Fertilizer is usually quoted in terms of actual nitrogen, phosphorus, or potassium. In 100 pounds of 16-6-12, there are 16 pounds of nitrogen (N), 6 pounds of phosphorus (P205), and 12 pounds of potassium (K20). Sixteen divided into 100 is 6.25; therefore, 6 1/4 pounds of 16-6-12 would give one actual pound of nitrogen. If the recommendation calls for no more than three pounds actual nitrogen per 1,000 square feet per season, apply a total of 18 3/4 pounds of 16-6-12 or 25 pounds of 12-24-12. If using only nitrogen, 9 pounds of ammonium nitrate (33-0-0) or 6 2/3 pounds of urea (45-0-0) would give three pounds of actual nitrogen.
The quantity of fertilizer to apply on established ornamentals depends on the nitrogen content of the fertilizer you are using, the area fertilized, and the amount of new growth desired. Nitrogen controls vegetative growth, so application rates are based on this primary nutrient. Between one and six pounds of actual nitrogen per 1,000 square feet per season are recommended.
If you are following a low-maintenance approach to landscape management and want to keep the plants healthy, but minimize the amount of new growth that requires pruning, then you would fertilize at the lower end of this range (one to three lbs. of nitrogen/1,000 square feet). However, if you are fertilizing to encourage optimum growth of a new planting, then higher application rates (four to six lbs. of nitrogen/1,000 square feet [multiple applications over the growing season]) maybe used. Optimum growth fertilization is usually done only on herbaceous ornamentals, such as annual flowers, roses, or on newly planted ground covers to encourage their spread.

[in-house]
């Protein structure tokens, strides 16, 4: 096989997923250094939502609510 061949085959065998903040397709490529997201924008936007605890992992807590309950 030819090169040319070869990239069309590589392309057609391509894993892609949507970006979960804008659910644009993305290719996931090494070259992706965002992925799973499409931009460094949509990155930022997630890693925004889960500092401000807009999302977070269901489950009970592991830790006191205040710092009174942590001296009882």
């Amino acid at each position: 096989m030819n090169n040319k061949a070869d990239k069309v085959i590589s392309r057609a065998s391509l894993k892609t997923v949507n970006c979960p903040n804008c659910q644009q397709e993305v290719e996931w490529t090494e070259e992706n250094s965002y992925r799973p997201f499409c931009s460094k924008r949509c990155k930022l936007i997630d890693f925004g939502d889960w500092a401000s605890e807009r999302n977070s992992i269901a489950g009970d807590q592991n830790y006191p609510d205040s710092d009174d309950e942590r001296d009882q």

Figuring Area Fertilizer Needs
Young plantings should respond to applications of fertilizer totaling four pounds actual nitrogen per season. In a grass-free circle four feet wide, this would amount to five ounces of 16-6-12, or three ounces in the three-foot circle. The three pounds actual nitrogen would equal 3 1/2 ounces of 16-6-12 in the four-foot circle.
To compute the amount of fertilizer needed, measure the area under the tree. Measure the distance from a few feet beyond the end of the branches. Roots will grow to and several feet beyond the branch tips in most cases. Compute the area of shrub beds by measuring the length and multiplying by width. If roots are covered with paving, subtract that area from the total area (Figure 3 and Table 1).
Note: The root system of such tree species as cottonwood, elm, maple, mulberry, pagoda, and willow extend beyond the end of the branches by 30 to 50 percent. Therefore, enlarge your totals and area of application by that much for such species.
Figure 3. Stake off a square or rectangle that includes all the branch area plus five or six more feet on all sides. Do not include areas covered by paving. In this example, fertilizer is needed for a 1,200 square foot area.